The Boys In The Band (2020)

Premise: At a birthday party in 1968 New York, a surprise guest and a drunken game leave seven gay friends reckoning with unspoken feelings and buried truths.

The LGBTQ community is at a crossroads in America in 2020. The Supreme Court may have legalized gay marriage years ago, along with a handful of other civil rights victories, but the current administration has been actively working to roll those protections back since day one, all in the name of “religious freedom”. Seen through this lens, it makes perfect sense why now is a good time for a new adaptation of The Boys in the Band, the Tony-winning Broadway show. This iteration, directed by Joe Mantello, even assembles the original cast from the 2018 stage revival, which was notable at the time for its all-out gay cast – a sign of how far society had come since the play’s inception.

Though I haven’t seen the stage version, Mantello’s Boys feels very much like a filmed-version of a play, and it’s a little disappointing to not get to see the outside world or any character’s backstory played out. Aside from an early montage, the finale, and a handful of flashback cutaways in the third act, the film takes place entirely within the setting of Michael’s (Jim Parsons) exquisitely decorated New York apartment. And yet, the claustrophobic nature of the setting really helps to underscore the inescapable discomfort that unfolds over the course of the evening. Michael is hosting a birthday party for Harold (Zachary Quinto) that eventually devolves into a night of hard revelations and confrontations. Joining the party are Michael’s friend Donald (Matt Bomer), burgeoning couple Larry (Andrew Rannells) and Hank (Tuc Watkins), Bernard (Michael Benjamin Washington), and Emory (Robin de Jesus). 

The film ends up turning into a veritable actor’s showcase, giving nearly every cast member a moment in the spotlight. Though Boys is truly an ensemble piece, Parsons in particular, as the ersatz main character, shades Michael as a man who is struggling immensely with his own sense of self. Even at his lowest, most contemptible moments, Parsons finds ways to keep the audience on his side. While Sheldon Cooper was similarly prickly and agitating, Parsons is on another level as Michael. Sadly though, Michael is the one character whom we don’t get sufficient background information on, something that undoubtedly would have helped the audience’s understanding of him. In 1968, the role was equally lauded and criticized when the play initially debuted, painting the self-hating gay man in a negative light. A screen adaptation would be a perfect avenue to explore what exactly made Michael into the man we see in the film, but Mantello unfortunately shirks that opportunity in order to stay faithful to the original material.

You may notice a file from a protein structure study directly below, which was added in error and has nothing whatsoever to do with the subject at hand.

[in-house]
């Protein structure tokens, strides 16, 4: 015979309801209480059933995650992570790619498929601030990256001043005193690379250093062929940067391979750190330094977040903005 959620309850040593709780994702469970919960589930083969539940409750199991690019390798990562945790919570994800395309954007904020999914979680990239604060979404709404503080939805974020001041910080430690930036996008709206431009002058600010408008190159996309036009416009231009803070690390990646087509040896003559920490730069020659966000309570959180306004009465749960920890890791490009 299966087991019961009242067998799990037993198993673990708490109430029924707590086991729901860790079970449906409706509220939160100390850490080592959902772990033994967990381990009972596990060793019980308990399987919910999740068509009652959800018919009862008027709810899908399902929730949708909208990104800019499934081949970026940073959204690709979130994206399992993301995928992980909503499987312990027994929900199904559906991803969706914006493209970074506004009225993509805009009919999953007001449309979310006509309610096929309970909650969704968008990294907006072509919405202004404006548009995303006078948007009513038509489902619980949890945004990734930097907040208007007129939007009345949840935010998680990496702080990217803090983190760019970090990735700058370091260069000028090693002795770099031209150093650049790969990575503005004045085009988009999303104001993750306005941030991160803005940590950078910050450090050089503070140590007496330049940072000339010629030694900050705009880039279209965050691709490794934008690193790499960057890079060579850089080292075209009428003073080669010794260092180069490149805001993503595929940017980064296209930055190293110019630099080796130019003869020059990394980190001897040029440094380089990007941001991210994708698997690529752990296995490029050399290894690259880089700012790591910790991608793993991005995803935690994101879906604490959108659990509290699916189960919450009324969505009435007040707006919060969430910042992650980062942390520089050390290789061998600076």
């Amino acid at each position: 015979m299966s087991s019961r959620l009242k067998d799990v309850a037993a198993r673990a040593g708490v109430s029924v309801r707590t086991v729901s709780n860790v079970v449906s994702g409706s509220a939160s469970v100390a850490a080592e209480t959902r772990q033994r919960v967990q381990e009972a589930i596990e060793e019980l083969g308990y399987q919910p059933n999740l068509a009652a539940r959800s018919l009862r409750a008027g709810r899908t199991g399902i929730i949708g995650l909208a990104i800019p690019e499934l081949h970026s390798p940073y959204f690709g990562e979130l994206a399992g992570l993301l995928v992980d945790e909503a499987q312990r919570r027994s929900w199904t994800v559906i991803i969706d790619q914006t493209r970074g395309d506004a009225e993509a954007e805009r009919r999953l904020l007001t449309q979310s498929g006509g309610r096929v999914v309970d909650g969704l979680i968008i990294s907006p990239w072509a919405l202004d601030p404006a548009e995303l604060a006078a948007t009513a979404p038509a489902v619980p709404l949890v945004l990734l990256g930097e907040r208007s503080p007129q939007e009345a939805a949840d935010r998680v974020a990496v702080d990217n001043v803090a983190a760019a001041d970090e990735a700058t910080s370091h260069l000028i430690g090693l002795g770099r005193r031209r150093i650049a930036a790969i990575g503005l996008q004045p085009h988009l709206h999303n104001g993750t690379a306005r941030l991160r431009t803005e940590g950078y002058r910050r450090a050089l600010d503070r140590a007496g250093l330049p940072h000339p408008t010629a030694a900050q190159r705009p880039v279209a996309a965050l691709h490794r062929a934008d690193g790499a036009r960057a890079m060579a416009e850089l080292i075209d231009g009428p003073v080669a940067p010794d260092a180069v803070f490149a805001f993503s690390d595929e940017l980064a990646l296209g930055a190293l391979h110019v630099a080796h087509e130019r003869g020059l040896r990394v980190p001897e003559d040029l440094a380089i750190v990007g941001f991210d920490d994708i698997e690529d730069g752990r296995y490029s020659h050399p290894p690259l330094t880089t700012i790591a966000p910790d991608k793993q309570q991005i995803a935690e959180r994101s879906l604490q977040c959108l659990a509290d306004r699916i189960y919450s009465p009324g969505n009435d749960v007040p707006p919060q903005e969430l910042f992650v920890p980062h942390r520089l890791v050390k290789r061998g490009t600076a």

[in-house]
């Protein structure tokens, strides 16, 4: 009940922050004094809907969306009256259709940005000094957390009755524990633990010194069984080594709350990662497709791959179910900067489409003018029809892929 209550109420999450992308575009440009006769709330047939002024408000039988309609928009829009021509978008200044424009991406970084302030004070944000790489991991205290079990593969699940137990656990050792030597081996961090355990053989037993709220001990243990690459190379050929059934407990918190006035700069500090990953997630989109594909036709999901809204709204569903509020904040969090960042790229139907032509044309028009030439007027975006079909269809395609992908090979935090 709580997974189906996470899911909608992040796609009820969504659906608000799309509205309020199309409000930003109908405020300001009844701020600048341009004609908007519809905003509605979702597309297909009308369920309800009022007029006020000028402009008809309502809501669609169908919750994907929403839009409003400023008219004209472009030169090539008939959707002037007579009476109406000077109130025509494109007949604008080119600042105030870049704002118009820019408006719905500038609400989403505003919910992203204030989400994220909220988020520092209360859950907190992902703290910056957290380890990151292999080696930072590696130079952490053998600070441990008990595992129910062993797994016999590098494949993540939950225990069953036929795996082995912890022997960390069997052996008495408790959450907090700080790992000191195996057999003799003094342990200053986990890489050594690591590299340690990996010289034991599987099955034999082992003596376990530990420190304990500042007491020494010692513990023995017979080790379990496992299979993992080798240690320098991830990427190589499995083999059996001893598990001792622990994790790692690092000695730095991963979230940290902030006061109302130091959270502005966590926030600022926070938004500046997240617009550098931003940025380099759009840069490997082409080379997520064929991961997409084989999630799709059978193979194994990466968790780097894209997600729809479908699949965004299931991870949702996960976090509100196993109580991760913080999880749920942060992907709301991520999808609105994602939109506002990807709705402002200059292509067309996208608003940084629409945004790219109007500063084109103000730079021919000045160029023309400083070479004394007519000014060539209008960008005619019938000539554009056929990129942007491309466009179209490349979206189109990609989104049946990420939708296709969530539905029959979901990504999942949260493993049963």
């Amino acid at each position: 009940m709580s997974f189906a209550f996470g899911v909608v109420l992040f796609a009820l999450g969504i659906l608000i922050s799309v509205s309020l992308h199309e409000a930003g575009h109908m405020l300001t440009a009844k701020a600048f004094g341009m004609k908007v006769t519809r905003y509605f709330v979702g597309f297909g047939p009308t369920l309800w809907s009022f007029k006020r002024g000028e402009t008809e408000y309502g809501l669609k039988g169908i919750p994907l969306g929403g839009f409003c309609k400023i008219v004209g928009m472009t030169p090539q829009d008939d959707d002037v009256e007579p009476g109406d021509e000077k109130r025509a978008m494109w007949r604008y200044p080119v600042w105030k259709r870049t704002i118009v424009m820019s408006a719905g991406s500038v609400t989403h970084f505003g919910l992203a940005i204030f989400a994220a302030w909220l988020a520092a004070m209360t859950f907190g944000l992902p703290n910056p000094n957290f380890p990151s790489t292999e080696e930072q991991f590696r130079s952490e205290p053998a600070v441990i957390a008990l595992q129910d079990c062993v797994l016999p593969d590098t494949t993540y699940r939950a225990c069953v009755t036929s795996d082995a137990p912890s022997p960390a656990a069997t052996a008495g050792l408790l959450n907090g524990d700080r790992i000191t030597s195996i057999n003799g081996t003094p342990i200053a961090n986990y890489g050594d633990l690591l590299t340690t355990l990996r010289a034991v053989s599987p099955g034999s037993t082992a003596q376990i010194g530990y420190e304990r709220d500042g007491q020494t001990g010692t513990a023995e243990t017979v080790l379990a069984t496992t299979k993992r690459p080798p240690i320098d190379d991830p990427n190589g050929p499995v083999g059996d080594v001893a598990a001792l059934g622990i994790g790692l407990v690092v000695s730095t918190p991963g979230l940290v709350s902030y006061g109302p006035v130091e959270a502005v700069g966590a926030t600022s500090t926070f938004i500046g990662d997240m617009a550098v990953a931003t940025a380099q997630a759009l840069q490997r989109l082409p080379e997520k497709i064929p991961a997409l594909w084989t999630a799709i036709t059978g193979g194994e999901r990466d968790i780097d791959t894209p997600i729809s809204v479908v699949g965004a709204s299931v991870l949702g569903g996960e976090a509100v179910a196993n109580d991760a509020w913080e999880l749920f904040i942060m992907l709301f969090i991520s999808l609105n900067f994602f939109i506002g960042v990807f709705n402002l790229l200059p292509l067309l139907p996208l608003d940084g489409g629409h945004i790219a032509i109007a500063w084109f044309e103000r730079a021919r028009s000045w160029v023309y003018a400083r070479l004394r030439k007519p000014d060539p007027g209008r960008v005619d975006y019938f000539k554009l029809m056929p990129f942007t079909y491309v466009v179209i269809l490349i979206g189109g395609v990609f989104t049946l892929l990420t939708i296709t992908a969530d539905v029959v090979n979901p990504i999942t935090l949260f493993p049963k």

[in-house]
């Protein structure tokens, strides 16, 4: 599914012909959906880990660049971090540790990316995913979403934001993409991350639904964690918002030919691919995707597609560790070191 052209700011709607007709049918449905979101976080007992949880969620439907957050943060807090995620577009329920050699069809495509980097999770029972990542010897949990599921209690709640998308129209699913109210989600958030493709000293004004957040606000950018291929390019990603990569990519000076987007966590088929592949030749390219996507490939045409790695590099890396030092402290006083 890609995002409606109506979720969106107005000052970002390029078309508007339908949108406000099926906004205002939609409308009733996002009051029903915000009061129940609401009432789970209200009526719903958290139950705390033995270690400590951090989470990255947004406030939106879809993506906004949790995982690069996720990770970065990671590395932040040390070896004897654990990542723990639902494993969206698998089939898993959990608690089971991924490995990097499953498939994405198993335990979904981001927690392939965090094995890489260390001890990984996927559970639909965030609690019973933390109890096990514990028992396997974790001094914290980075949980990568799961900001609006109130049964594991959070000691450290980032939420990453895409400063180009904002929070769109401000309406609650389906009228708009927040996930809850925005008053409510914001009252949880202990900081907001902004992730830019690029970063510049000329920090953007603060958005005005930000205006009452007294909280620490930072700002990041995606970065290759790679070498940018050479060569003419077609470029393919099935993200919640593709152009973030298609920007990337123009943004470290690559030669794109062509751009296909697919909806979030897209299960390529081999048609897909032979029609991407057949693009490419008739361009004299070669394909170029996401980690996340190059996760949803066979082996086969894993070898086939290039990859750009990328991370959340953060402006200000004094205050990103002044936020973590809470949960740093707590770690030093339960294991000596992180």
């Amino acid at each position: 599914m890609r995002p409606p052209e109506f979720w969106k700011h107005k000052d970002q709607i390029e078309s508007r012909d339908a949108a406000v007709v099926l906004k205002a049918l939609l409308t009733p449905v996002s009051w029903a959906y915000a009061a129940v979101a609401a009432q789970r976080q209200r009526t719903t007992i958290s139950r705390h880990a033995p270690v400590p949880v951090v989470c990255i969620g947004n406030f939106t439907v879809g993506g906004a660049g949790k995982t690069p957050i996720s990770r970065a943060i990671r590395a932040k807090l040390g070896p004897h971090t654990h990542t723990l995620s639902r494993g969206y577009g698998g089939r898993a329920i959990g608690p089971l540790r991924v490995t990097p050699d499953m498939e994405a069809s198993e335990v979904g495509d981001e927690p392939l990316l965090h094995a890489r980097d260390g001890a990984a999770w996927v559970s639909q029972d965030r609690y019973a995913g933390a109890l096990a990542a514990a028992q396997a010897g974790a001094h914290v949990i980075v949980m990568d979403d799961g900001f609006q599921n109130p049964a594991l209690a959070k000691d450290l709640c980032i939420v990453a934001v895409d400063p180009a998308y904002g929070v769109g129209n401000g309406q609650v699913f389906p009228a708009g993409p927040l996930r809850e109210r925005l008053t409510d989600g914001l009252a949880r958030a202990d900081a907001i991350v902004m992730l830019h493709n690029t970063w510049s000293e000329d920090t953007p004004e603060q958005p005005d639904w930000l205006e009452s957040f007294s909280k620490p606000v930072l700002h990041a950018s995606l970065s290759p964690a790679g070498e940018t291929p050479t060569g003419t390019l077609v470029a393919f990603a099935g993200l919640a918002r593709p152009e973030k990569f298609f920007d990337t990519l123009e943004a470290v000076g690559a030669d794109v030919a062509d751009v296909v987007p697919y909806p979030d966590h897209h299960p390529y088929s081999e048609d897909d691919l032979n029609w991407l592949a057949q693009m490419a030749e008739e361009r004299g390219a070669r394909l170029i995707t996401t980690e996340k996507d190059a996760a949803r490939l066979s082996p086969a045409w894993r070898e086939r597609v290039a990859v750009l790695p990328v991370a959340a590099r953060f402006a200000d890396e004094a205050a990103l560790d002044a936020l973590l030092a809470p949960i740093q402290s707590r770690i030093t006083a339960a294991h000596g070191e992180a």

Zachary Quinto’s Harold, who soaks up drama like a sponge, nails every zinger he’s given, and his back-and-forths with Parsons are bitingly sharp when they’re not equally humorous.

Michael’s party, and subsequent mood, gets soured with the unexpected entrance of Alan (Brian Hutchison), Michael’s former college roommate, who is unaware of Michael’s new life, and is ignorant of homosexuality in general. Alan’s introduction provides the film with an additional bout of outsider drama, as the (supposedly) sole  straight man is forced to confront a lifestyle he’s clearly uncomfortable with. It’s never explicitly stated what brings Alan to Michael’s home, nor why he continues to stay throughout the evening. Mantello makes plenty of implications, but never an outright statement.

The film’s dramatic centerpiece arrives a little over halfway through, as Michael’s cruel streak starts to take over: he devises a game where each of his friends must call the person in their life that they loved the most, forcing each man to bring up old ghosts that they wished would stay buried. It’s here where Michael Benjamin Washington and Robin de Jesus shine, as they’re given weighty, dramatic moments in the spotlight, even if the former’s character is a little under-written.Despite Boys in the Band’s dated time period, it’s telling that many of the issues facing the characters still feel prevalent today, and they mostly transcend LGBTQ-specific topics. Infidelity, faith, insecurity, and lost love are universal subjects, but set against the pre-Stonewall backdrop, the film’s timelessness becomes one of its greatest strengths.

I couldn’t help but wonder how similar the film would be if its setting was updated to 2020 (besides the rotary telephone usage, of course). Sure, the fear of each character being publicly outed may dissipate, but the ways each man is written surely wouldn’t change much. Mantello has smartly shut out the outside world in this film, along with any current events for the characters to comment on, and instead chooses to focus on their personal struggles. We, as a country, may have come a long way in our acceptance of gay culture, but, as The Boys in the Band shows, some things may never change.

Ben headshotAbout the Writer: Ben Sears is a life-long Indianapolis resident, husband, and father of two boys, as well as a contributing writer on Aside from watching movies and television, Ben enjoys photography ( and running marathons, but never at the same time. That would be difficult.


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